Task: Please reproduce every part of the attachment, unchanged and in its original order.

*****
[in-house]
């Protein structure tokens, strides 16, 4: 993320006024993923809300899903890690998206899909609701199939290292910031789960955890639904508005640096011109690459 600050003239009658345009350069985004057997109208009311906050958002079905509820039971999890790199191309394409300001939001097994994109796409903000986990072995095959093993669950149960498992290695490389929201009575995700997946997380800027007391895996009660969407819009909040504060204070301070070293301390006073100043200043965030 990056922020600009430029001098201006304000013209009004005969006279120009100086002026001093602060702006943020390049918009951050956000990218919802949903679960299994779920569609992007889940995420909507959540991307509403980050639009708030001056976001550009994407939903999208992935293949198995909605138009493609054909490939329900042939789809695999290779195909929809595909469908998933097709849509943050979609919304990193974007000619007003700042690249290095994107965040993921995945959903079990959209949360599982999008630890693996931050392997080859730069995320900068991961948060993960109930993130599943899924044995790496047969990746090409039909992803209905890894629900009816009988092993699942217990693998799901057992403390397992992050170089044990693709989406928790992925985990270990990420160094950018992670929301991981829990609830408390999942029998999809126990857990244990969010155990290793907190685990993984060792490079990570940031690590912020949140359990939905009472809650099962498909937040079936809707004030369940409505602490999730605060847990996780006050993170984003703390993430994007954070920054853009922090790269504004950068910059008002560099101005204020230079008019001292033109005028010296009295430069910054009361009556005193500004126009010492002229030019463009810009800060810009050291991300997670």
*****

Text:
[in-house]
């Protein structure tokens, strides 16, 4: 993320006024993923809300899903890690998206899909609701199939290292910031789960955890639904508005640096011109690459 600050003239009658345009350069985004057997109208009311906050958002079905509820039971999890790199191309394409300001939001097994994109796409903000986990072995095959093993669950149960498992290695490389929201009575995700997946997380800027007391895996009660969407819009909040504060204070301070070293301390006073100043200043965030 990056922020600009430029001098201006304000013209009004005969006279120009100086002026001093602060702006943020390049918009951050956000990218919802949903679960299994779920569609992007889940995420909507959540991307509403980050639009708030001056976001550009994407939903999208992935293949198995909605138009493609054909490939329900042939789809695999290779195909929809595909469908998933097709849509943050979609919304990193974007000619007003700042690249290095994107965040993921995945959903079990959209949360599982999008630890693996931050392997080859730069995320900068991961948060993960109930993130599943899924044995790496047969990746090409039909992803209905890894629900009816009988092993699942217990693998799901057992403390397992992050170089044990693709989406928790992925985990270990990420160094950018992670929301991981829990609830408390999942029998999809126990857990244990969010155990290793907190685990993984060792490079990570940031690590912020949140359990939905009472809650099962498909937040079936809707004030369940409505602490999730605060847990996780006050993170984003703390993430994007954070920054853009922090790269504004950068910059008002560099101005204020230079008019001292033109005028010296009295430069910054009361009556005193500004126009010492002229030019463009810009800060810009050291991300997670």